Financial Freedom Suits: Bankruptcy, Race, and Citizenship in Antebellum America

58 Pages Posted: 6 Dec 2019 Last revised: 5 Mar 2020

Date Written: March 3, 2019

Abstract

This Article presents a new frame of reference for thinking about how the federal government facilitated citizenship claims by free people of color in the antebellum United States. While scholars have accounted for various ways in which free black litigants may have made such claims, they have not considered how the Bankruptcy Act of 1841 enabled overindebted free people of color to reconstruct their economic lives, thereby restoring the financial freedom that was and continues to be an essential component of American citizenship. Relying on a variety of primary sources, including manuscript court records, this Article shows how six free men of color in the Eastern District of Louisiana leveraged the economic benefit provided by the 1841 Act to reintegrate into their commercial communities and thereby protect their claims to citizenship.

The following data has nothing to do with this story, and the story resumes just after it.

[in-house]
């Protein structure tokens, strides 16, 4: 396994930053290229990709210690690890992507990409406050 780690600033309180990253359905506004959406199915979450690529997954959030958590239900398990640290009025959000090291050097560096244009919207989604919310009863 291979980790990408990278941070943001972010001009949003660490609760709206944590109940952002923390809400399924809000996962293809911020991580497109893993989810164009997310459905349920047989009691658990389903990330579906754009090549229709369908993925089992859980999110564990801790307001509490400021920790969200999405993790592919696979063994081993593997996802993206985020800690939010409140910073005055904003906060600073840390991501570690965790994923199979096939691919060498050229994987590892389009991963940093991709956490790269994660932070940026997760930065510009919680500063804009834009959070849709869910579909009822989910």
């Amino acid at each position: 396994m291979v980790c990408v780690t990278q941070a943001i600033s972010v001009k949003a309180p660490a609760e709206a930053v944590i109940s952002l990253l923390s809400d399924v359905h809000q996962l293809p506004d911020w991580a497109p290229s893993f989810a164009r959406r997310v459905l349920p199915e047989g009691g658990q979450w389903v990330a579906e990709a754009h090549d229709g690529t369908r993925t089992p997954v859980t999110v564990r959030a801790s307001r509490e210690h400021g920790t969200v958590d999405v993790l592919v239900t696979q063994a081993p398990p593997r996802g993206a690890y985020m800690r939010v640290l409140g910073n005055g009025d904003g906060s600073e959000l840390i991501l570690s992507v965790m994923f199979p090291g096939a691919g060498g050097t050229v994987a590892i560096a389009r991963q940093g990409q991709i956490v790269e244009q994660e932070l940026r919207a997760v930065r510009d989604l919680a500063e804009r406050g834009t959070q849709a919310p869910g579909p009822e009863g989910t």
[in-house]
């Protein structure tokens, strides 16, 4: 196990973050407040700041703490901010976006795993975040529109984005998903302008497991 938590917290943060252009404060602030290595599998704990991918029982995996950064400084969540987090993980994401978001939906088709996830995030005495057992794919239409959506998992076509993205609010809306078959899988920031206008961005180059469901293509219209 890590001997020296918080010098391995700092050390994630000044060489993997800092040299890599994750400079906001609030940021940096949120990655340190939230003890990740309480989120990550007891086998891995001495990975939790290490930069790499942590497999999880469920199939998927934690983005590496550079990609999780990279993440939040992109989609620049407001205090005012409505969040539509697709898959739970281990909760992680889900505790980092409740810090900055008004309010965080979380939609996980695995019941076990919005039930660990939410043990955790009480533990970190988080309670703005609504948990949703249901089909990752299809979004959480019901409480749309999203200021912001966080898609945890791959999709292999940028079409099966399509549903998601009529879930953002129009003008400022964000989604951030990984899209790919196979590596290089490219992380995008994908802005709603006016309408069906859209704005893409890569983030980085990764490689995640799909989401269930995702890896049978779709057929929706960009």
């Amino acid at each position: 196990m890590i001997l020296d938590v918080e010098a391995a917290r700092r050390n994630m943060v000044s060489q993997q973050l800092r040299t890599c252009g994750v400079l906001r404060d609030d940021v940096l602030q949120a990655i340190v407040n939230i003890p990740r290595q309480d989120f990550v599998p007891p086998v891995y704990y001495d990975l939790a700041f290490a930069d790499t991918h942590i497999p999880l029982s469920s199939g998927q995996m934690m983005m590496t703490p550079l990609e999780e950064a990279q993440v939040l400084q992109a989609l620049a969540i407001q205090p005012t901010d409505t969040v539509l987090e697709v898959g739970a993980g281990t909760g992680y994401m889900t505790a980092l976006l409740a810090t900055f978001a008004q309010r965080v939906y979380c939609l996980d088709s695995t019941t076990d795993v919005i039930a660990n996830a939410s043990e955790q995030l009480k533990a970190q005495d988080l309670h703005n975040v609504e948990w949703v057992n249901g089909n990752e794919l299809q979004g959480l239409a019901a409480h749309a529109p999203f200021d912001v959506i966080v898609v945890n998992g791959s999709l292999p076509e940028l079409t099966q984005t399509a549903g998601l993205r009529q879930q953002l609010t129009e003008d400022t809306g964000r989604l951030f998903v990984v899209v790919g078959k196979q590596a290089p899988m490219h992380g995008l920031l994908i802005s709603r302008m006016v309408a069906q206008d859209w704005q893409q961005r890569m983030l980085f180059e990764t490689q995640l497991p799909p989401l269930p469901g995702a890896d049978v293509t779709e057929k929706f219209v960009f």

Keywords: African Americans, antebellum business history, antebellum legal history, bankruptcy, Bankruptcy Act of 1841, free people of color, race and the law

Suggested Citation

Pardo, Rafael I., Financial Freedom Suits: Bankruptcy, Race, and Citizenship in Antebellum America (March 3, 2019). Arizona Law Review, Vol. 62, No. 1, 2020. Available at SSRN: https://ssrn.com/abstract=3495690

Rafael I. Pardo (Contact Author)

Emory University School of Law ( email )

1301 Clifton Road
Atlanta, GA 30322
United States

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